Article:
The Global Burden Disease (GBD) as cited by the Lancet Commission Report research has shown that pollution-related disease was responsible for pre-mature deaths of nine million people worldwide in 2015.
This represents 16 percent of total global mortality.
It also estimated that diseases caused by all forms of pollution were responsible for 268 million Disability-Adjusted Life Years: 254 million years lost through premature deaths and 14 million years lived with disability caused by pollution.
Mr Fakhruddin Azizi, Representative of the United Nations Industrial Development Organisation (UNIDO), who shared the report, said the study also found that the burden of pollution falls disproportionately on the poor.
He disclosed this at a Health and Pollution Action Plans (HPAP) Inception workshop in Accra.
Experts in pollutions were brought together to help minimise their health impacts. Participants will identify forms of pollution, their health effects as well as cause government to decide the most pressing ones and take specific actions to resolve them.
About 92 percent of all pollution-related mortality is seen in low and middle income countries and in the most severely affected countries, pollution is responsible for more than one in every four deaths, he added.
Concerns about the toll that pollution was exacting on developing countries informed the drafting of the SDGs where a lot of its targets are to respond to these concerns, he said.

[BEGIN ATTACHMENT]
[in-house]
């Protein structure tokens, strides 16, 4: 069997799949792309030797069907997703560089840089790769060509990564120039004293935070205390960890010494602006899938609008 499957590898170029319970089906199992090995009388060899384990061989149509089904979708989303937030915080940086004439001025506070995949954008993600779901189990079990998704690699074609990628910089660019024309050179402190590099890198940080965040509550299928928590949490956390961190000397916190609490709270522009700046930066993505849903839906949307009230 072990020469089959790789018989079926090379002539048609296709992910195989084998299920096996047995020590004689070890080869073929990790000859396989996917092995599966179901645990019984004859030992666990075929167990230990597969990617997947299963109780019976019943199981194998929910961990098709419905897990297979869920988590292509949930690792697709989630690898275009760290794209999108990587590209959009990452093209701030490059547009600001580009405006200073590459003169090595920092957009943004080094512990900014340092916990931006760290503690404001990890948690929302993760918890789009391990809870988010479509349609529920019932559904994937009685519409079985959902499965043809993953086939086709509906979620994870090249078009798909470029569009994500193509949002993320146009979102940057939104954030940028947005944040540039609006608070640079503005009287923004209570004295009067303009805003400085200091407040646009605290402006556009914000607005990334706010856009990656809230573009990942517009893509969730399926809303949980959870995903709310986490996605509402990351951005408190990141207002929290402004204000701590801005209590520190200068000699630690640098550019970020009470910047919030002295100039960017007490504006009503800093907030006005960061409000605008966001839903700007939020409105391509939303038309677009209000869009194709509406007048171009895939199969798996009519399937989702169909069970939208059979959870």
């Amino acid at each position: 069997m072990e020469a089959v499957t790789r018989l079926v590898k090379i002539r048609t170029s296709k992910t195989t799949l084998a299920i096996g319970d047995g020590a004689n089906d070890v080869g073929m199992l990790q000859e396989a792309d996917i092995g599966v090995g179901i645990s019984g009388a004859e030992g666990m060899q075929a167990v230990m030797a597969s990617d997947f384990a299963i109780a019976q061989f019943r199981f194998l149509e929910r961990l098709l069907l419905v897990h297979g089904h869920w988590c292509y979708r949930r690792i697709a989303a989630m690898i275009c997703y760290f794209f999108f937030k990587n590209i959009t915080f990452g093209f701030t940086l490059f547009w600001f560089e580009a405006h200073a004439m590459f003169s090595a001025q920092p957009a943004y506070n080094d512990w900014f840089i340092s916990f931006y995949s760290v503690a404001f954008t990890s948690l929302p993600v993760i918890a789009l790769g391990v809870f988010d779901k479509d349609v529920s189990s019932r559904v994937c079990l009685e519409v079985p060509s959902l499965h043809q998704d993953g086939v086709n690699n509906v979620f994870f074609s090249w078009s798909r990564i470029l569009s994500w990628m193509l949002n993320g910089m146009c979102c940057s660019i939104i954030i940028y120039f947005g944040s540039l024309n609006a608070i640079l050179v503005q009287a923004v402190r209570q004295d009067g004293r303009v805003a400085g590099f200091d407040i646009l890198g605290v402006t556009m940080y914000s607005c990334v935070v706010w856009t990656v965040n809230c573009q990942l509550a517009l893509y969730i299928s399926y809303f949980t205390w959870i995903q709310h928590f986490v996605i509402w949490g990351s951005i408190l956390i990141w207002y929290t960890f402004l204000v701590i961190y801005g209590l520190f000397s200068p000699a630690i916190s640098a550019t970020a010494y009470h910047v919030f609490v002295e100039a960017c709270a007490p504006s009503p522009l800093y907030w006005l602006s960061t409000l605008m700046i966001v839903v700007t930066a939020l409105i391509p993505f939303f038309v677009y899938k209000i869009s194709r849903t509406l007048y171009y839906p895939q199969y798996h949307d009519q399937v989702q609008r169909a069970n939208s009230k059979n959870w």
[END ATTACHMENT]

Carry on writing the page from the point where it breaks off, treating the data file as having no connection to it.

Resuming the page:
He cited target three of goal six (improve water quality by reducing pollution), target nine of goal three (reduce the number of deaths and illnesses from hazardous chemicals, air, and water and soil pollution), target four of goal 12 (achieve the environmentally sound management of chemicals and all wastes throughout their life cycle).
Mr Azizi said, realising that little was known about the extent soil contamination, the European Union Funding, UNIDO five years ago, begun implementing a global project which was already picking up concerns about the impact of soil contamination.
The Projects aims were to identify sites in low and middle countries which were heavily contaminated by heavy metals as well as other chemicals and the Blacksmith Institute now Earth Pure, an NGO was executing it.
Mr Azizi explained that in response to the SGDs target, its upgraded second phase supported by the Lancet report aims at helping five pilot countries, including Ghana, to develop health and pollution Action Plans (HPAPs) to address in, outdoor pollutions, and exposure to chemical in the workplace, water and soil contaminations.
Mr Edward Clarence-Smith, Senior Consultant on Health, UNIDO, said one-third of cardiovascular diseases in Ghana could be linked to pollution.
He revealed that deaths caused by chronic respiratory diseases, cardiovascular diseases and Neoplasms in Ghana as a result of pollution were 45, 35 and about five percent, respectively.
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